What is the intended outcome of our communication?

The way we provide feedback makes a difference in how people receive and act on the feedback. If our goal is to provide feedback to change behavior for the right reasons, we need to message our feedback in the right way. Dr. Pilcher dissects real-life situations where feedback was given that wasn’t asked for, or that hurts the receiver, and offers solutions and tips to improve the interaction.

This episode addresses questions, such as:

  • How can we provide feedback that changes behavior?
  • What happens when we send emotionally charged responses?
  • How does aggressive language negatively affect the receiver?

Related Resources

Three Positives for Every One Constructive Feedback

Feedback is a gift. Negative feedback rarely feels rewarding. While delivering critical information is sometimes required, an ill-proportioned amount of negative feedback can be damaging to teams and individuals. The remarks intended to improve performance can end up having the opposite effect.

Key Words at Key Times

As we strive to communicate effectively, we think about the outcome we want from the communication. Thinking ahead is so important to helping you choose your words well, regardless of the communication tool used. We call this effort Key Words at Key Times. Deliver the right message in the right way to the right person at the right time.Using Key Words at Key Times, creates a more positive relationship and reduces anxiety for the receiver of the communication.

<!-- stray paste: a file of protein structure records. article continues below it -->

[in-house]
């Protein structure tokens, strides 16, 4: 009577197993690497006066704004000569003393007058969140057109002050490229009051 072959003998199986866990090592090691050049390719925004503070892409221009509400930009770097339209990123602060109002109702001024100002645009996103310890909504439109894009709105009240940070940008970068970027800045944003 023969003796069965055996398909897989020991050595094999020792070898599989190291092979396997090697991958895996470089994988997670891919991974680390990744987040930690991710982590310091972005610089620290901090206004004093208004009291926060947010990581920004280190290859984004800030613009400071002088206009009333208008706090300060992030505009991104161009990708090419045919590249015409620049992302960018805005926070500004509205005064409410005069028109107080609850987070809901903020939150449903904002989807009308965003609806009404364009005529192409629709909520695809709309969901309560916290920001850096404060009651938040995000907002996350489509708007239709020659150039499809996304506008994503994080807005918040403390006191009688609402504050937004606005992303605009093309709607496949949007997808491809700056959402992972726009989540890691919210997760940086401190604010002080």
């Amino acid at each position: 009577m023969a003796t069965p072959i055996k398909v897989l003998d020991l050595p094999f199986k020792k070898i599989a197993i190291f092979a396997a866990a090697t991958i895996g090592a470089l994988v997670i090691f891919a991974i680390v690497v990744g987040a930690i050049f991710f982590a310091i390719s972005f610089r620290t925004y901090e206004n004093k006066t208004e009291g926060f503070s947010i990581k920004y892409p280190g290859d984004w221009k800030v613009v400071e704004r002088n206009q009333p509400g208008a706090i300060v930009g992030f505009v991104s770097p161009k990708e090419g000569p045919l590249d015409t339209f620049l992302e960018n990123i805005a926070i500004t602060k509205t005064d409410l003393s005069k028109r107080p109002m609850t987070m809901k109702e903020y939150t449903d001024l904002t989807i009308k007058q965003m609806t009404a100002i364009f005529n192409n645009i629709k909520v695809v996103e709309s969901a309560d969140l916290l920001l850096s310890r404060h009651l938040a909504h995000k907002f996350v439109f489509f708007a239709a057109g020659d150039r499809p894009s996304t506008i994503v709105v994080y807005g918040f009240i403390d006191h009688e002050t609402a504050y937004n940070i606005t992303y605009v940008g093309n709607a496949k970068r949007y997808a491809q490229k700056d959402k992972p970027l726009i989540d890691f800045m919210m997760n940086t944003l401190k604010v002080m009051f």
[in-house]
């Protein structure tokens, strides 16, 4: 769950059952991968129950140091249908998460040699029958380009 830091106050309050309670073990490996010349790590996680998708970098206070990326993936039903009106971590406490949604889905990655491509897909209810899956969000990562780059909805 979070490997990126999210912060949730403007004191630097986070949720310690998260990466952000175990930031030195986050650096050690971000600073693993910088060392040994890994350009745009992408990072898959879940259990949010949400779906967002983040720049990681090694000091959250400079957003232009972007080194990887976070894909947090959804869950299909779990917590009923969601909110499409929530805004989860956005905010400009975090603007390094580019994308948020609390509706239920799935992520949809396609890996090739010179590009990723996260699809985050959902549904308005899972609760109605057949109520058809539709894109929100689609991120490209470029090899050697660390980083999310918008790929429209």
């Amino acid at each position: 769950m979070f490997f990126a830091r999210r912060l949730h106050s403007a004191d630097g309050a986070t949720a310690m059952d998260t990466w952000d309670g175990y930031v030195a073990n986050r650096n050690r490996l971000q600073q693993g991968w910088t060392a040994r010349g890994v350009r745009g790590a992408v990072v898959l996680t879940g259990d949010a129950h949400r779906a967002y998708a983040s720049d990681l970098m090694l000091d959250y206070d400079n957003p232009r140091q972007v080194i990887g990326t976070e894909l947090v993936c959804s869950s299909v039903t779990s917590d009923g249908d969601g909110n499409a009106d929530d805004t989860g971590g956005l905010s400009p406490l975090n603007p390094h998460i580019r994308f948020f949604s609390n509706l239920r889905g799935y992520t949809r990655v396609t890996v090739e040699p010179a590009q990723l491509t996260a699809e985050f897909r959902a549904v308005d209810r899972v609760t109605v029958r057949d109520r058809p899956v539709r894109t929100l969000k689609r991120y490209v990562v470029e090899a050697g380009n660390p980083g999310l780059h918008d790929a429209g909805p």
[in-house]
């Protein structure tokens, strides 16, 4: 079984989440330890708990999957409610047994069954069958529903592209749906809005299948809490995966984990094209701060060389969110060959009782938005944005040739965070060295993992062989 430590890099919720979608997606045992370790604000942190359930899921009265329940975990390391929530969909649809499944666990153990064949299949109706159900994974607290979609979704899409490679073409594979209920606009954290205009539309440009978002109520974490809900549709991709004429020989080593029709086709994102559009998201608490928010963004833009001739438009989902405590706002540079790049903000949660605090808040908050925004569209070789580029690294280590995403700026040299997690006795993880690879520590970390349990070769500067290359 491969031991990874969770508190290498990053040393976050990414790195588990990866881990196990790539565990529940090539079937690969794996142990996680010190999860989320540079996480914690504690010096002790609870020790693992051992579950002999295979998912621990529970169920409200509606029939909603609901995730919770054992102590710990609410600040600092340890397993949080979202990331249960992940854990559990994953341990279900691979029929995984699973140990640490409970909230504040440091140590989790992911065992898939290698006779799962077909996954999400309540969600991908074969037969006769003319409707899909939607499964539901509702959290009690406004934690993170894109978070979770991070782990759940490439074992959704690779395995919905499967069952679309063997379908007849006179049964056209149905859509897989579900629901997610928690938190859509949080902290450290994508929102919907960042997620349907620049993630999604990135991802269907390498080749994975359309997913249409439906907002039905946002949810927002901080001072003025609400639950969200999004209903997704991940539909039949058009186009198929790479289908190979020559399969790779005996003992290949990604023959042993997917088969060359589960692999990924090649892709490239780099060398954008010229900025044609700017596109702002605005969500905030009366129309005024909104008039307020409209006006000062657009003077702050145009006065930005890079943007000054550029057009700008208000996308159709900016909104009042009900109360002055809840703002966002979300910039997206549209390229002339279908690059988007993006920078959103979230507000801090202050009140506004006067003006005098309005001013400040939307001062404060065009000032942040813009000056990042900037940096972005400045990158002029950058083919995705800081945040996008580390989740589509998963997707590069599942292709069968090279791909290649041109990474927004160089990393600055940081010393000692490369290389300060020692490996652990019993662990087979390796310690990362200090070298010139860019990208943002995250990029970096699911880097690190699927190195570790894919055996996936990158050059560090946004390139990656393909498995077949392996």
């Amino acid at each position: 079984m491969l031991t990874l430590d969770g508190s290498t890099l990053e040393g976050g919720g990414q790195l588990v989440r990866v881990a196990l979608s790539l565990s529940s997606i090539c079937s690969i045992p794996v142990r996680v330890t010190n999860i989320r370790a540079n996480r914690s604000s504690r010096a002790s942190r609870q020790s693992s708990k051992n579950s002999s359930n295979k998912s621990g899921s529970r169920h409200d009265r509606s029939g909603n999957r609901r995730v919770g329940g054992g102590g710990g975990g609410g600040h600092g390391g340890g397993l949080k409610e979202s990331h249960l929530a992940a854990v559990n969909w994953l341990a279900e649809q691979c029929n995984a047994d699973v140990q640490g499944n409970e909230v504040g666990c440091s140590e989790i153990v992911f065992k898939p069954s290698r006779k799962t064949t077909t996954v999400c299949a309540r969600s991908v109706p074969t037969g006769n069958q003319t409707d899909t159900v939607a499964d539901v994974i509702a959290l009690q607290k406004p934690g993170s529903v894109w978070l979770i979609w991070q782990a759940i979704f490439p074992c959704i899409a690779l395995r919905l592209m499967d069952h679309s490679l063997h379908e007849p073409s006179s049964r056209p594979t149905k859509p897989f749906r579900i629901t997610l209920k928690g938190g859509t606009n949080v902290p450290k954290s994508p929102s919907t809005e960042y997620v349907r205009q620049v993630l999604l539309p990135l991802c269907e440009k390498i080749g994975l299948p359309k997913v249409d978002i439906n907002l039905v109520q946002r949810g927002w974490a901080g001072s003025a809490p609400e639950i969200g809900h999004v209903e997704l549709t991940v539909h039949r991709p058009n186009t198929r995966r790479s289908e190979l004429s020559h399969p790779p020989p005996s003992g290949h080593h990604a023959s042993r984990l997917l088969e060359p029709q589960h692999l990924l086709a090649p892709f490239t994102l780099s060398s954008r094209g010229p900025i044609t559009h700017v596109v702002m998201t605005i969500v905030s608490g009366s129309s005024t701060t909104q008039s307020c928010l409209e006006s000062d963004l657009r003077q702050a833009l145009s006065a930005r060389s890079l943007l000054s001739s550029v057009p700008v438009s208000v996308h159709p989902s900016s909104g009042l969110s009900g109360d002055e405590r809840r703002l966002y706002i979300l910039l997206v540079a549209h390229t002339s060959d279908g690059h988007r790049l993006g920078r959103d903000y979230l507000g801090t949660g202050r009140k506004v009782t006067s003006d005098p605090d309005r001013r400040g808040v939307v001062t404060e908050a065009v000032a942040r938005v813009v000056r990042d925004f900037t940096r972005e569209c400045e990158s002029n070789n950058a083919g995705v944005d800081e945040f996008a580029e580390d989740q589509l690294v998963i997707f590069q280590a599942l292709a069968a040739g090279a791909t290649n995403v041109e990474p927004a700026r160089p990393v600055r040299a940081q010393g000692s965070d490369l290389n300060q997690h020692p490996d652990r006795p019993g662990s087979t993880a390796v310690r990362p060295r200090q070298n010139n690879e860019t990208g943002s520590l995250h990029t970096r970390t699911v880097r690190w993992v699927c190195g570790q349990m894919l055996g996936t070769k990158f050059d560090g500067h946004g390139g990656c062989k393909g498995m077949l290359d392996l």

Provide Feedback That Inspires

Telling people what we think about their performance doesn't help them improve. Think about the last time you received constructive criticism. Did it actually prompt you to change your behavior? Did you agree with the person providing the feedback? Or did it provoke annoyance instead of prompting action? When we highlight the shortcomings of others, they tend to react defensively.


Continuous improvement is a mindset and an approach to our work with teams. Being successful with a team means the leader has established a productive level of trust with team members. This level of trust is supported by having the team engaged in meaningful work that will support the success of the organization. Engaged employees want to provide useful input and feedback. Using the plus/delta process with our team engages employees in conversation that validates their feedback and ideas.



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